Autophagy is a degradative process through which cells survive periods of nutrient scarcity or dispose of defective proteins or organelles. The removal of viruses and other pathogens by autophagy is an important aspect of the immune response, and some viruses, including HIV-1, evade elimination by inhibiting autophagy (see commentary by García-Sastre). Noting that the HIV-1 protein Nef binds to and inhibits the autophagy protein beclin 1, Shoji-Kawata et al. used immunoprecipitation assays to identify an 18–amino acid residue region of beclin 1 that was required for this physical association. The authors linked this sequence to the protein transduction domain of the HIV-1 protein Tat to generate the cell-permeable peptide Tat–beclin 1. Compared to a Tat-linked scrambled peptide (Tat-scrambled), the Tat–beclin 1 peptide induced autophagy in various cell lines through a canonical mechanism that required components downstream of beclin 1. Biochemical and mass spectrometry analyses revealed that Tat–beclin 1, but not Tat-scrambled, was a binding partner for Golgi-associated plant pathogenesis–related protein 1 (GAPR-1). Knockdown of GAPR-1 in HeLa cells led to enhanced basal autophagosome formation in the absence of Tat–beclin 1, suggesting that GAPR-1 is an endogenous inhibitor of autophagy. Microscopic analysis showed that endogenous beclin 1 was sequestered to the Golgi by GAPR-1; however, in the presence of the Tat–beclin 1 peptide, beclin 1 redistributed to the cytoplasm. Pretreatment of cells with Tat–beclin 1, but not Tat-scrambled, before infection with various viruses, including HIV-1 and West Nile virus (WNV), led to decreased viral replication. In addition, Tat–beclin 1, but not Tat-scrambled, reduced the amounts of protein aggregates in a cellular model of huntingtin protein accumulation. Immunohistochemical analysis showed that Tat–beclin 1 induced autophagy in mice without toxic effects. Finally, administration of Tat–beclin 1 to mice infected with WNV or chikungunya virus led to decreased viral replication and increased survival. Together, these data identify GAPR-1 as an endogenous inhibitor of autophagy and suggest that peptide-mediated induction of autophagy may have therapeutic benefit in various human diseases.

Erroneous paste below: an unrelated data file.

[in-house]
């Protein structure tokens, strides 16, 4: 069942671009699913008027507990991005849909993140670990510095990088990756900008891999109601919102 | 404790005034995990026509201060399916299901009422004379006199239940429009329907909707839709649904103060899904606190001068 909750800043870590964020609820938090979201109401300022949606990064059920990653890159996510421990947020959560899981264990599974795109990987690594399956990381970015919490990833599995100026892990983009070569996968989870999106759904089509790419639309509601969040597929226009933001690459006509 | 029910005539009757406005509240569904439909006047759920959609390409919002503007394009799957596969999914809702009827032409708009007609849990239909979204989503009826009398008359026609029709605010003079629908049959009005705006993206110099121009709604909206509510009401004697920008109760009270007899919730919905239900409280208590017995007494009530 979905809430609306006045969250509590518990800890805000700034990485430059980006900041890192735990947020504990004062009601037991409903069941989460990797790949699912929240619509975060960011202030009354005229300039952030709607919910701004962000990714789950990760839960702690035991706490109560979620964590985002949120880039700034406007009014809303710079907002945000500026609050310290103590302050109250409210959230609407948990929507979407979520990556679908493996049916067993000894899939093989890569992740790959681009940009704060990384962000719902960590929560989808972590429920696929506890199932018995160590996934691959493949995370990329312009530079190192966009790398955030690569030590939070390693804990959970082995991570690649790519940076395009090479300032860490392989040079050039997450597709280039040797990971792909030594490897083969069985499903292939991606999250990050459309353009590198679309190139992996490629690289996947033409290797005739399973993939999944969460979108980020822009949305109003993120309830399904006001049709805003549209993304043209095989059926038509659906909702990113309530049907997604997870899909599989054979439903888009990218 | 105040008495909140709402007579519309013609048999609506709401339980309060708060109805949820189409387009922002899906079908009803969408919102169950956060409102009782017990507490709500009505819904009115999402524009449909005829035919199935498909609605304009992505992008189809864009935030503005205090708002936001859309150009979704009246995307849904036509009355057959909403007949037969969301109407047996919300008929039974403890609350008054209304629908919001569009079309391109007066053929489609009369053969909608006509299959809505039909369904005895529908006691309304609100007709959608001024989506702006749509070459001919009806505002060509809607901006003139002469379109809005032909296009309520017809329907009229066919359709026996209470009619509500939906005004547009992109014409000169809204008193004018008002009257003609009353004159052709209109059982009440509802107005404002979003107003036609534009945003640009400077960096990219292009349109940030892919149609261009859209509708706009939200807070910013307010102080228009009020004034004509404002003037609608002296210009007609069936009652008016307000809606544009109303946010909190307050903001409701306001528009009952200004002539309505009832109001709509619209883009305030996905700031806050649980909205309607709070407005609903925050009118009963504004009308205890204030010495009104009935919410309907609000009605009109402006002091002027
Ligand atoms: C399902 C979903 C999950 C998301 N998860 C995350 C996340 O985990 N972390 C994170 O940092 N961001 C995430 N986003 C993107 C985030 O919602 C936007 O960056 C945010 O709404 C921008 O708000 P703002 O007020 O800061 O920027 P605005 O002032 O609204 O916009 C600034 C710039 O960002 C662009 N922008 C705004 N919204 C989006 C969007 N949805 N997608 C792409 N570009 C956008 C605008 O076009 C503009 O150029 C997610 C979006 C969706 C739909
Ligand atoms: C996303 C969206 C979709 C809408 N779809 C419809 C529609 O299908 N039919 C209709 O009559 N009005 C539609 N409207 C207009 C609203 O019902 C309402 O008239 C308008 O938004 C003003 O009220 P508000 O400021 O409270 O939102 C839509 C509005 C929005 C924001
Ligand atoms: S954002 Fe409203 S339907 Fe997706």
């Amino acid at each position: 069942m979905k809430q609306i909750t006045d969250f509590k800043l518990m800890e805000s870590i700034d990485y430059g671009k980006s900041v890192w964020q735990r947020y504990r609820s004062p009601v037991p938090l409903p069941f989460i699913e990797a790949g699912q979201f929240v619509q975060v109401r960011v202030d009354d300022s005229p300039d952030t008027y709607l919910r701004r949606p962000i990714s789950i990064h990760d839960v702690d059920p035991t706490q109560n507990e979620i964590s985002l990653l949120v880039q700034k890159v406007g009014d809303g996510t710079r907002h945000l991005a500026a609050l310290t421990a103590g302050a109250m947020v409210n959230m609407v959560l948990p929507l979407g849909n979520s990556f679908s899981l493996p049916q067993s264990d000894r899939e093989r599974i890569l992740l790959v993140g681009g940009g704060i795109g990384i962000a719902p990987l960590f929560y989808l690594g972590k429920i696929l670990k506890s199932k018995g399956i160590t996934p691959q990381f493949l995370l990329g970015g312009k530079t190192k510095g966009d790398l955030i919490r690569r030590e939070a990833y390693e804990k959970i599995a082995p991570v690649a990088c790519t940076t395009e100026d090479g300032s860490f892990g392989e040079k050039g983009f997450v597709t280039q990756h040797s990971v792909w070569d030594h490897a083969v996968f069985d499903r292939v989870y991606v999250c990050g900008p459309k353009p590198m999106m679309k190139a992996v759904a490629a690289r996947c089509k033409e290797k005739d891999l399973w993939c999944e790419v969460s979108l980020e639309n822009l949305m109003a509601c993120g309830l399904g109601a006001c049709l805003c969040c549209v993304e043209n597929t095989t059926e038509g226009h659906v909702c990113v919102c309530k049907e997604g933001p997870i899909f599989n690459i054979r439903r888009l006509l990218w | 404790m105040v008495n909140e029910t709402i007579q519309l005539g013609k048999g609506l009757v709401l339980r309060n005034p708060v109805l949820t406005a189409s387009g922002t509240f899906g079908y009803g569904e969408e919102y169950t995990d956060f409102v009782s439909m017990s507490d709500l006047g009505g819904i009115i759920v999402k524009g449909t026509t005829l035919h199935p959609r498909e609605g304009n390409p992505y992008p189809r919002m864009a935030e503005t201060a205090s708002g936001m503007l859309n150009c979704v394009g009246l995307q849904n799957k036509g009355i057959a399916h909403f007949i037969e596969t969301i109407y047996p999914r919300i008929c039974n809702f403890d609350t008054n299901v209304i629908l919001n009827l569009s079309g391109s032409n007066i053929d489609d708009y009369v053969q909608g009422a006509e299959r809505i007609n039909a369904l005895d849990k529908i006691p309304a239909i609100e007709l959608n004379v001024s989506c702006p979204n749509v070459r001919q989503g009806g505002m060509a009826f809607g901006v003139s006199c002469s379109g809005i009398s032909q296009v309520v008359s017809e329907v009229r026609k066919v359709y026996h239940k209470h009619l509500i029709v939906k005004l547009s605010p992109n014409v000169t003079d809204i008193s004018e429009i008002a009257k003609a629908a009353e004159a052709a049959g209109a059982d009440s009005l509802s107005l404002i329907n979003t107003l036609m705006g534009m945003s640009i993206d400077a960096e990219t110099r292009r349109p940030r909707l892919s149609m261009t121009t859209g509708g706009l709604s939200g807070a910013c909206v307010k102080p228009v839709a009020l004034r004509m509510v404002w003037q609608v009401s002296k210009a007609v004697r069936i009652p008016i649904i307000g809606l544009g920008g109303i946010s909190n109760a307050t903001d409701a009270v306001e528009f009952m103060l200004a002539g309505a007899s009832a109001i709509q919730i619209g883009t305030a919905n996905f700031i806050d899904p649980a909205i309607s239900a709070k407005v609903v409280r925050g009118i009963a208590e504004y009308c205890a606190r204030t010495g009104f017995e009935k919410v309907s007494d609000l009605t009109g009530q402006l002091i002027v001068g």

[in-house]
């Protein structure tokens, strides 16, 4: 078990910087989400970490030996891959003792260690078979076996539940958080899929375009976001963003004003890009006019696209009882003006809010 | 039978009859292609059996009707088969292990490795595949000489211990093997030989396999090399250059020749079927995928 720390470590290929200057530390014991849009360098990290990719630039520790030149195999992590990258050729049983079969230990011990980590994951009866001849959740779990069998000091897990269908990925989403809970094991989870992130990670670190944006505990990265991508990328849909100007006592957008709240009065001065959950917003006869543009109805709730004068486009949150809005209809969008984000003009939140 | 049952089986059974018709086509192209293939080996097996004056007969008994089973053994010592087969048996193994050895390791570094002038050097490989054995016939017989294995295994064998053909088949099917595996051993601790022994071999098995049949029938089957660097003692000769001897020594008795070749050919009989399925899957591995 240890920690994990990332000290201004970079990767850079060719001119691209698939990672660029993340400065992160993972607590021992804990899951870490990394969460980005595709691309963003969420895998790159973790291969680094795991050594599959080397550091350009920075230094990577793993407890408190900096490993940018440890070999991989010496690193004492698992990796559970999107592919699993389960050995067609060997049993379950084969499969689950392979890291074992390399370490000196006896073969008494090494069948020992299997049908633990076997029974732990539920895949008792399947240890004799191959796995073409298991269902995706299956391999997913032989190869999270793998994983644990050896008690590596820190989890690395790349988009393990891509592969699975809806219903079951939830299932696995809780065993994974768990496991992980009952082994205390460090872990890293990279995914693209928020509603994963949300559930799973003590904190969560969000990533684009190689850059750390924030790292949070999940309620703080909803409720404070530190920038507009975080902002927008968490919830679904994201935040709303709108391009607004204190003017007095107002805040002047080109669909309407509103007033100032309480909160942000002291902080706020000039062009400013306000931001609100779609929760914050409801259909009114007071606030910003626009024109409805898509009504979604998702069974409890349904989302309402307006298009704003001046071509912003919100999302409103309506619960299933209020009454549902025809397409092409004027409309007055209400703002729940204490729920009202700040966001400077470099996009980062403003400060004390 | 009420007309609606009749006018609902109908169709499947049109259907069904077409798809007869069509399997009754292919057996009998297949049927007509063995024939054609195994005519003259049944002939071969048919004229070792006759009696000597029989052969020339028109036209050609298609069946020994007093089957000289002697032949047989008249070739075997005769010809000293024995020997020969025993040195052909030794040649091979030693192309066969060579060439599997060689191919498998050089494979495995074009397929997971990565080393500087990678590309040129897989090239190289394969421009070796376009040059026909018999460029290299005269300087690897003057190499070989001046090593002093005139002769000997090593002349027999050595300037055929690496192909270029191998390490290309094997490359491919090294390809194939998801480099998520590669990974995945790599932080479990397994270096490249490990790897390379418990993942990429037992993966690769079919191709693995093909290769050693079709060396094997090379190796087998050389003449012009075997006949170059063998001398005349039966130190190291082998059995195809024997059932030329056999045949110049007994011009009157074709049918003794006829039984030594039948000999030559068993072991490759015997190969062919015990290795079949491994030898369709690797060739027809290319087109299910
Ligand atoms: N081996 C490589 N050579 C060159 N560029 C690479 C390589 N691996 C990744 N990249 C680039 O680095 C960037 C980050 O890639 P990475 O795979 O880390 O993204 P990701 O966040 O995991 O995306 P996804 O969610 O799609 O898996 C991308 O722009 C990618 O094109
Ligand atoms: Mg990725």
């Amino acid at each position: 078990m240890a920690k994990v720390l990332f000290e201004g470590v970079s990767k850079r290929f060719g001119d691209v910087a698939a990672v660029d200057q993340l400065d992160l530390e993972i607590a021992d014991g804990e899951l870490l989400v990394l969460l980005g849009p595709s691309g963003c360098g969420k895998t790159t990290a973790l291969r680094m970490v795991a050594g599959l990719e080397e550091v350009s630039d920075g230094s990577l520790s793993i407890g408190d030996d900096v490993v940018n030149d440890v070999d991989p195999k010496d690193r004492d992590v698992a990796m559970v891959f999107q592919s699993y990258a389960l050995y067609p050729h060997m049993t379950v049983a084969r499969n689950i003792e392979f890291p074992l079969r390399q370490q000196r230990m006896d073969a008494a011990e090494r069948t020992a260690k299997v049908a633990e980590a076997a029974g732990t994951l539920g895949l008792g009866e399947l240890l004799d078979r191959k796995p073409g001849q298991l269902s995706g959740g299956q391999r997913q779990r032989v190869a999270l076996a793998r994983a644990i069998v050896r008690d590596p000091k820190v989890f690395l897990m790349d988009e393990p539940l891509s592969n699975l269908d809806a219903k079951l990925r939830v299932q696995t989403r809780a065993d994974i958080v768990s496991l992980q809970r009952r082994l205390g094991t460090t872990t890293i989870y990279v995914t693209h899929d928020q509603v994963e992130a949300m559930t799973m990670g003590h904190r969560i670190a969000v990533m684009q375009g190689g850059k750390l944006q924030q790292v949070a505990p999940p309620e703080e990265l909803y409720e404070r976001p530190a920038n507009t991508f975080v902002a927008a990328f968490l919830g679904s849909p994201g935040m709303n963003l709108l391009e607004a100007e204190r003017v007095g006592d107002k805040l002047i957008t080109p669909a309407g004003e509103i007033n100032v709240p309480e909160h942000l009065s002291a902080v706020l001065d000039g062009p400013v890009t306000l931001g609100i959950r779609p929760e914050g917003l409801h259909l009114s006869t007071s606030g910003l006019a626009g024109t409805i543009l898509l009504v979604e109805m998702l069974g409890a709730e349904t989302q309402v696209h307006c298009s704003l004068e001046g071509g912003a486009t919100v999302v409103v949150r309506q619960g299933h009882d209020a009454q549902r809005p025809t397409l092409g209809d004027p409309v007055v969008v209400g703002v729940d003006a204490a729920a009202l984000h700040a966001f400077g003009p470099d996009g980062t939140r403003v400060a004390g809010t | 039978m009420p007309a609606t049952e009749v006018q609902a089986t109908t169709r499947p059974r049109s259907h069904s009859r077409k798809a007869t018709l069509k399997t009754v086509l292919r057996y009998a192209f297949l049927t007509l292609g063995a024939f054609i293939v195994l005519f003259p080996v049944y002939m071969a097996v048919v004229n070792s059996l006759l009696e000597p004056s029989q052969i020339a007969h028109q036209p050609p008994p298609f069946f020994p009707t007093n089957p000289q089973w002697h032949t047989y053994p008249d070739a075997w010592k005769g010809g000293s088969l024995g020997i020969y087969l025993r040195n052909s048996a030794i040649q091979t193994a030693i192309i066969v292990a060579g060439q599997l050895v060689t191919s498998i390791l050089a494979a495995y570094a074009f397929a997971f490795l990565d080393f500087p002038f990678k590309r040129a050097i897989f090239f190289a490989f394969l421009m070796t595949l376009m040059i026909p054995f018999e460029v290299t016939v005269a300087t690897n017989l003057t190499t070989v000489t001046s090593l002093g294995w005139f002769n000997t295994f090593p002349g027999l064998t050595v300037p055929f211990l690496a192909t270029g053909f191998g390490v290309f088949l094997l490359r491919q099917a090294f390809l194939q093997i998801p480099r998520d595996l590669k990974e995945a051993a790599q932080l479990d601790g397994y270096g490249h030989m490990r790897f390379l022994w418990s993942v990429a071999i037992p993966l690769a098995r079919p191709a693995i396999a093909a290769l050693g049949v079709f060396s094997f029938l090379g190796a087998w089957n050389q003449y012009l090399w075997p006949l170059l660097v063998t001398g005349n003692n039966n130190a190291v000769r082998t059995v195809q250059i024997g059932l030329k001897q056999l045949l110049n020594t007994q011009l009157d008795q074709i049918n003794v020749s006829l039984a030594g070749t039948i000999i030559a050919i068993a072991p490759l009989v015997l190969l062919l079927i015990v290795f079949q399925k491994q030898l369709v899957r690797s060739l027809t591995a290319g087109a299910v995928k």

S. Shoji-Kawata, R. Sumpter Jr., M. Leveno, G. R. Campbell, Z. Zou, L. Kinch, A. D. Wilkins, Q. Sun, K. Pallauf, D. Macduff, C. Huerta, H. W. Virgin, J. B. Helms, R. Eerland, S. A. Tooze, R. Xavier, D. J. Lenschow, A. Yamamoto, D. King, O. Lichtarge, N. V. Grishin, S. A. Spector, D. V. Kaloyanova, B. Levine, Identification of a candidate therapeutic autophagy-inducing peptide. Nature 494, 201–206 (2013). [PubMed]
A. García-Sastre, Beneficial lessons from viruses. Nature 494, 181–182 (2013). [PubMed]